Many criminal cases are won or lost long before a jury is empaneled and the first prosecution witness testifies at trial. Motions to dismiss, motions to suppress, motions to sever counts or defendants, motions to exclude evidence, and a plethora of other potential substantive motions must be carefully considered. When such a motion may help our client by weakening the prosecution’s case and increasing our leverage to obtain a favorable result, we research, brief, and argue the motion before the trial court and, in some circumstances, before an appellate court as well. A successful motion may end the case altogether or seriously hamper the prosecution’s ability to present its case at trial. In a recent first degree murder case we tried in Suffolk Superior Court, a successful motion to suppress our client’s confession led to an acquittal at trial. In a recent drug case we litigated in Middlesex Superior Court, a successful motion to suppress the fruits of a search warrant of our client’s home resulted in the prosecution’s dropping all charges. Even where a motion to suppress or another substantive motion is denied by the trial court, that same motion may lead to the overturning of any subsequent conviction on appeal. The opportunity to weaken the prosecution’s case through effective motion practice should never be wasted.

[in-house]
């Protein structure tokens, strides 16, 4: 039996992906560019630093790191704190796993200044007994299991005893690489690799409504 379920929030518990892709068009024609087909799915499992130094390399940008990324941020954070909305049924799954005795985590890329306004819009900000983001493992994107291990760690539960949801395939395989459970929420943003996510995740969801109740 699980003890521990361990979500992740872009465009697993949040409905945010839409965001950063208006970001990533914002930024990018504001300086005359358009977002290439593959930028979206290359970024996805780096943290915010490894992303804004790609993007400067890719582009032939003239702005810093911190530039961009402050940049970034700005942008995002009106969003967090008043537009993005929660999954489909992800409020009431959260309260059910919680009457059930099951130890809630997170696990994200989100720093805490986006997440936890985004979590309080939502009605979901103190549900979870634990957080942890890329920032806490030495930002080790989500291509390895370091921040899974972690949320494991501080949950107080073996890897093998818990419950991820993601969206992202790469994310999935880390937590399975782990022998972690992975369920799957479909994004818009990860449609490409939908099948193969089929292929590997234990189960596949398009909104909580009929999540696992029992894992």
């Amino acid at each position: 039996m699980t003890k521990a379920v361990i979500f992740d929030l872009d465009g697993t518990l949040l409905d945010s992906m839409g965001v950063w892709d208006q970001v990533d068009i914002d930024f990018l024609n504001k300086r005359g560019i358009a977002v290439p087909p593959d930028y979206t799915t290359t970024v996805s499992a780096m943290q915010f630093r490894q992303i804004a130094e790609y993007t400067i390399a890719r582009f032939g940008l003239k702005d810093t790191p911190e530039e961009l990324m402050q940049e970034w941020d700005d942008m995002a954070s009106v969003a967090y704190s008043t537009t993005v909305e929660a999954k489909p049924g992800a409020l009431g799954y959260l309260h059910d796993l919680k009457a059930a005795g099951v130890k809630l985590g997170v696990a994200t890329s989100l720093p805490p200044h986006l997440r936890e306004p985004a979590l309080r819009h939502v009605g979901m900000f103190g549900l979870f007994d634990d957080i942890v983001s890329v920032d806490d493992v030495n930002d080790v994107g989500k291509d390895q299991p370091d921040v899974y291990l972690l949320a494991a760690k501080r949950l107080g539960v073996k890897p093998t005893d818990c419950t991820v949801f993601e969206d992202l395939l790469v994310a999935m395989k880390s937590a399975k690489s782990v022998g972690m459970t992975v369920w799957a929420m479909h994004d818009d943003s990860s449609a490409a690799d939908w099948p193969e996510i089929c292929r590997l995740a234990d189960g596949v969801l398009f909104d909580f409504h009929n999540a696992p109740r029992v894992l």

Discovery motions are also an essential element of our pretrial practice. Automatic discovery under the rules of criminal procedure is limited and grossly inadequate in many cases. One way to obtain the factual tools we need to attack the prosecution’s case at trial is through the creative and aggressive use of discovery motions. The increasing importance and complexity of forensic evidence in our trial courts had made pretrial discovery even more essential. The competency of crime lab technicians and the reliability of forensic testing techniques cannot be effectively challenged without obtaining the necessary materials through pretrial discovery. Conversely, we may need to resist the government’s efforts to obtain access to the fruits of the defense investigation and the materials the defense intends to use to challenge the prosecution’s case at trial. Discovery litigation in the criminal area is increasingly contentious and increasingly pivotal to the outcome of our cases.